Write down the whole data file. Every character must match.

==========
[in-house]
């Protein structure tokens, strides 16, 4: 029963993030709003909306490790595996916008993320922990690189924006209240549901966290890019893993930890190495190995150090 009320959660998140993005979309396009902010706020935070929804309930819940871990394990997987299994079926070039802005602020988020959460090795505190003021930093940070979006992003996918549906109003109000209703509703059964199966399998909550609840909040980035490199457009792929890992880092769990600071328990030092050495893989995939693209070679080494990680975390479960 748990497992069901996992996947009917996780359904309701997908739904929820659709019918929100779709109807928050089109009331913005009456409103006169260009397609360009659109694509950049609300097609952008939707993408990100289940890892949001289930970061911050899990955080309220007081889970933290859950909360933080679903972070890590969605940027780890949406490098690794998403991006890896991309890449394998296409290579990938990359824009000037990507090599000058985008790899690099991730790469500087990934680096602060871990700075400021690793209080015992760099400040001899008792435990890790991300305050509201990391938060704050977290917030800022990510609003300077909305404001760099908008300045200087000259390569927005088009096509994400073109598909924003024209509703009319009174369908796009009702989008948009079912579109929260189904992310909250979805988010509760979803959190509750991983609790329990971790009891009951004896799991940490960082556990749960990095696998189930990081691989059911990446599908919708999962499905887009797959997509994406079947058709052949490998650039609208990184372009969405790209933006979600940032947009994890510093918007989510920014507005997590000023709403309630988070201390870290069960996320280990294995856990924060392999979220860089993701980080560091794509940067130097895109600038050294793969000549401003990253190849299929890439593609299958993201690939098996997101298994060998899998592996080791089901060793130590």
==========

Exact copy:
[in-house]
């Protein structure tokens, strides 16, 4: 029963993030709003909306490790595996916008993320922990690189924006209240549901966290890019893993930890190495190995150090 009320959660998140993005979309396009902010706020935070929804309930819940871990394990997987299994079926070039802005602020988020959460090795505190003021930093940070979006992003996918549906109003109000209703509703059964199966399998909550609840909040980035490199457009792929890992880092769990600071328990030092050495893989995939693209070679080494990680975390479960 748990497992069901996992996947009917996780359904309701997908739904929820659709019918929100779709109807928050089109009331913005009456409103006169260009397609360009659109694509950049609300097609952008939707993408990100289940890892949001289930970061911050899990955080309220007081889970933290859950909360933080679903972070890590969605940027780890949406490098690794998403991006890896991309890449394998296409290579990938990359824009000037990507090599000058985008790899690099991730790469500087990934680096602060871990700075400021690793209080015992760099400040001899008792435990890790991300305050509201990391938060704050977290917030800022990510609003300077909305404001760099908008300045200087000259390569927005088009096509994400073109598909924003024209509703009319009174369908796009009702989008948009079912579109929260189904992310909250979805988010509760979803959190509750991983609790329990971790009891009951004896799991940490960082556990749960990095696998189930990081691989059911990446599908919708999962499905887009797959997509994406079947058709052949490998650039609208990184372009969405790209933006979600940032947009994890510093918007989510920014507005997590000023709403309630988070201390870290069960996320280990294995856990924060392999979220860089993701980080560091794509940067130097895109600038050294793969000549401003990253190849299929890439593609299958993201690939098996997101298994060998899998592996080791089901060793130590």